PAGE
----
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Should you appoint a child as power of attorney?

On Behalf of | Jun 15, 2018 | Estate Planning |

Choosing someone to be your power of attorney (POA) is a vital piece of estate planning since your POA will be empowered to make decisions on your behalf when you are unable to do so. Some Illinois residents feel their adult child is the best person qualified to become their POA. However, while there are good reasons for a child to be a POA, appointing an offspring can also cause substantial problems.

Many parents trust their adult child and have no problem selecting a son or a daughter as a power of attorney. However, if the family contains two or more siblings, appointing just one as a POA could be a problem. According to, conflict between siblings can break out if there are complicated relationships among the siblings. Sometimes these conflicts may be nothing more than petty bickering among the family members. However, the situation could also result in siblings waging legal battles with each other.

It is important to know how your family will react to one child being granted a POA. Even if that child is qualified above the others to handle power of attorney responsibilities, the other children may feel slighted, emotionally hurt or angry. In such a case, you would be better off appointing an outside party, like a trusted friend or professional, to be a POA.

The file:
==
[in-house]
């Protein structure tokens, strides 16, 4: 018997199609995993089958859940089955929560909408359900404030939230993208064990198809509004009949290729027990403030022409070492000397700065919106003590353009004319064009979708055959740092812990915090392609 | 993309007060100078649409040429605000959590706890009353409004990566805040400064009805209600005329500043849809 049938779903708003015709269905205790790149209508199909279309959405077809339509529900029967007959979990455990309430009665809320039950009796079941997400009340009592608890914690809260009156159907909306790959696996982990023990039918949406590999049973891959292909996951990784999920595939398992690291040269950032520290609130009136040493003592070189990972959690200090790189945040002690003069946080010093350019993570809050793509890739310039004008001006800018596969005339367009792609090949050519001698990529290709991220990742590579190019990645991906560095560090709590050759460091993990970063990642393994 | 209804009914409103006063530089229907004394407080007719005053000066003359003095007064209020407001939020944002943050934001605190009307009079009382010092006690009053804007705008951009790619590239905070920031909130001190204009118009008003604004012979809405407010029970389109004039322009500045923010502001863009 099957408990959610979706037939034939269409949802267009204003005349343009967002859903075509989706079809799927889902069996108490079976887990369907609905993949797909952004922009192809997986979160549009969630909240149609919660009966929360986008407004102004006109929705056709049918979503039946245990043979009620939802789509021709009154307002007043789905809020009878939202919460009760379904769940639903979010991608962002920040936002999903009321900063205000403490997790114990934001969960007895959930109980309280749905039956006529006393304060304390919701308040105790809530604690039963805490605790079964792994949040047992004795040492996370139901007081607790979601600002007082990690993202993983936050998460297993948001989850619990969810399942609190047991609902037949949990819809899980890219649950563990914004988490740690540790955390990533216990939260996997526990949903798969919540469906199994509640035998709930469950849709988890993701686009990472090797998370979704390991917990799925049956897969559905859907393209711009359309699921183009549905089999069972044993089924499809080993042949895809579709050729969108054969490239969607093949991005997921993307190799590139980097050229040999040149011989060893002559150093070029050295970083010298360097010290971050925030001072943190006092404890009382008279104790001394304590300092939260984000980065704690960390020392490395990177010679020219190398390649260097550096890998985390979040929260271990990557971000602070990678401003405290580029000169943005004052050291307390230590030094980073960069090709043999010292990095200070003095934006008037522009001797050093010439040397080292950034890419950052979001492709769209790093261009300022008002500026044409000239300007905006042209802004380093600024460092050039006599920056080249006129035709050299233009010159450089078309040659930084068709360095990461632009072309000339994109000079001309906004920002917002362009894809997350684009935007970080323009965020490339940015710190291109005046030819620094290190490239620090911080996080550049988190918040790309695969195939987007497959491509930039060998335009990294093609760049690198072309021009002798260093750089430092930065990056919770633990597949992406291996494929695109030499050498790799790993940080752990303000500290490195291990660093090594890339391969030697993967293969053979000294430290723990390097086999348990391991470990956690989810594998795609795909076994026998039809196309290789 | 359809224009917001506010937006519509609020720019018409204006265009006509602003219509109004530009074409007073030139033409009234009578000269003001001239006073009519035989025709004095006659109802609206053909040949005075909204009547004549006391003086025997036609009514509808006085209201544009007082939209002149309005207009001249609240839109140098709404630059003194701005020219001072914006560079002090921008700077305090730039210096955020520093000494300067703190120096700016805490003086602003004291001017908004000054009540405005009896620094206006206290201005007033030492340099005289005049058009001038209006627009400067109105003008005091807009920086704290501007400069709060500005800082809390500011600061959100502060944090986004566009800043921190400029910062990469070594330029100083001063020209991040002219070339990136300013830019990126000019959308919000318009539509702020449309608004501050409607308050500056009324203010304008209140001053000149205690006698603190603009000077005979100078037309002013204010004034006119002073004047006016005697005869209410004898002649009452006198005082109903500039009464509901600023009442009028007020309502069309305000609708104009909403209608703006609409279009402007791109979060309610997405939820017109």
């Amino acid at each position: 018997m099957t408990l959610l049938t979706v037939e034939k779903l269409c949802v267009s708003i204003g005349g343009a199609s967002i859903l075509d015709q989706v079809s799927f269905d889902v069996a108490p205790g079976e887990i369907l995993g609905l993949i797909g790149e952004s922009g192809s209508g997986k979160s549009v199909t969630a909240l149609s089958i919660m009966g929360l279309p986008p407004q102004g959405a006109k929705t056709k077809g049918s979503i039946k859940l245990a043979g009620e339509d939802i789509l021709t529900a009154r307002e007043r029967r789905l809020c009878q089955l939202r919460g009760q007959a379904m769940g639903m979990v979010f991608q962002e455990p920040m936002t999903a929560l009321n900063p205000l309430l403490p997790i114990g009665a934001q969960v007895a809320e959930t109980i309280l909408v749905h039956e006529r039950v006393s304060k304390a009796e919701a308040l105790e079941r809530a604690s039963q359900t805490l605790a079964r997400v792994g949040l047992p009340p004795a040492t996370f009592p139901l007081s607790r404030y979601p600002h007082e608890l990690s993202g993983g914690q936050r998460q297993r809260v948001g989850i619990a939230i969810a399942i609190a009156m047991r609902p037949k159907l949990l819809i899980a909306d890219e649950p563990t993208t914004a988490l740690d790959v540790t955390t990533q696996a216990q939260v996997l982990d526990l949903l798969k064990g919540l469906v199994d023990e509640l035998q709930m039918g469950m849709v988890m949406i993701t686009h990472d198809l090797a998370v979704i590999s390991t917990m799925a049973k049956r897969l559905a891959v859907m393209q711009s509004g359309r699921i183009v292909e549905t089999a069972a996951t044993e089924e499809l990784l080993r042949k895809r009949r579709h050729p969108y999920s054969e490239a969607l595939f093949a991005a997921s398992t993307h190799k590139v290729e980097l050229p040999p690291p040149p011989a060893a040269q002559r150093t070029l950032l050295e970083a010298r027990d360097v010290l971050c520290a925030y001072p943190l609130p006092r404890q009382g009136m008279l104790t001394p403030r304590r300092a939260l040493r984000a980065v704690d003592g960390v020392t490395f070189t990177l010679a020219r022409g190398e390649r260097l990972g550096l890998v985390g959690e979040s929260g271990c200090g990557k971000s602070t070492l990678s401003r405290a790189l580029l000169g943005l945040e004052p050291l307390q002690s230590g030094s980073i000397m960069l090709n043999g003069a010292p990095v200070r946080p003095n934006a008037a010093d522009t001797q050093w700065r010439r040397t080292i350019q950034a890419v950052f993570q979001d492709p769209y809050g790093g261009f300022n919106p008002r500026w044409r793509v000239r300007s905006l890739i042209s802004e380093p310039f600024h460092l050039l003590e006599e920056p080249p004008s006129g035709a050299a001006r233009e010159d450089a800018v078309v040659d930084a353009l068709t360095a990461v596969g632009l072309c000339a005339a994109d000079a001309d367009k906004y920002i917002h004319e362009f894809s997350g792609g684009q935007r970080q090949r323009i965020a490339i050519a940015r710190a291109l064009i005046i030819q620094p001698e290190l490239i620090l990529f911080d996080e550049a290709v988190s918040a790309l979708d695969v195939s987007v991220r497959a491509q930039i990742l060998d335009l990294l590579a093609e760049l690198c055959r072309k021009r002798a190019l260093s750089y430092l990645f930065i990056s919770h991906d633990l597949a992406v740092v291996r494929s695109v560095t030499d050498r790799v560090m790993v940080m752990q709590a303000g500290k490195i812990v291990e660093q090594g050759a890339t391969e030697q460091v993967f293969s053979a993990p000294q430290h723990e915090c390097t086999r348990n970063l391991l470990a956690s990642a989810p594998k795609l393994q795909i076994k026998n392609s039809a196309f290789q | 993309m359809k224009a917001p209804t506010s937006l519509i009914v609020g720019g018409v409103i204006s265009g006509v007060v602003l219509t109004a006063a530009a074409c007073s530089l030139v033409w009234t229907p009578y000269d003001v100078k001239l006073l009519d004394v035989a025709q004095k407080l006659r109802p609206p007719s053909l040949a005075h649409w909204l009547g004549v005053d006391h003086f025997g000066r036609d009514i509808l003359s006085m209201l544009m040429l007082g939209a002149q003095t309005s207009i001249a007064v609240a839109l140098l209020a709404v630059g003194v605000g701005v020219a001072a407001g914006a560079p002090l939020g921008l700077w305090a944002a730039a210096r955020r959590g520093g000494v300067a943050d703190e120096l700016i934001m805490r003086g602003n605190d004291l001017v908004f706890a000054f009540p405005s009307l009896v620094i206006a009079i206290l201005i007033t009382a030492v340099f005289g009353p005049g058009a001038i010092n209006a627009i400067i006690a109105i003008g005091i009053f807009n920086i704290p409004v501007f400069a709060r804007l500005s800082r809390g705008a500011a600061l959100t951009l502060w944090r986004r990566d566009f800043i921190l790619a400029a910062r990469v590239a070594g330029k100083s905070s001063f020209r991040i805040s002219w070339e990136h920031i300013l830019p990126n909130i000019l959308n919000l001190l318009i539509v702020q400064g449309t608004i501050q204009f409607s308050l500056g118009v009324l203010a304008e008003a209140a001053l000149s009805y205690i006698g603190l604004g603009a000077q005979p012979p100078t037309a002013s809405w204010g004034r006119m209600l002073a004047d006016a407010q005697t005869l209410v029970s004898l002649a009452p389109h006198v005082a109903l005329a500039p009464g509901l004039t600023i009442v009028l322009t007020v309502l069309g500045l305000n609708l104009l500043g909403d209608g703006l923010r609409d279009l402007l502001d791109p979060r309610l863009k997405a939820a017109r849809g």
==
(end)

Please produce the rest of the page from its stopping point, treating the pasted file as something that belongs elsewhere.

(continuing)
On the other hand, if no hostile family dynamics are involved, you still have to decide if your child is qualified to be a POA. Some children, even into their adult years, still have not mastered fiscal responsibilities and thus cannot be trusted with making financial decisions for others. Factors such as dependability and skills should also be taken into account. A person with good financial skills but is too naïve when it comes to legal matters might not be the best choice.

There is nothing wrong with choosing a son or daughter who is competent and trustworthy to receive a power of attorney, though anyone who is considering a child as a POA should be sure that no one else in the family will have problems with the decision.

This article is intended to educate readers on power of attorney issues and should not be taken as legal advice.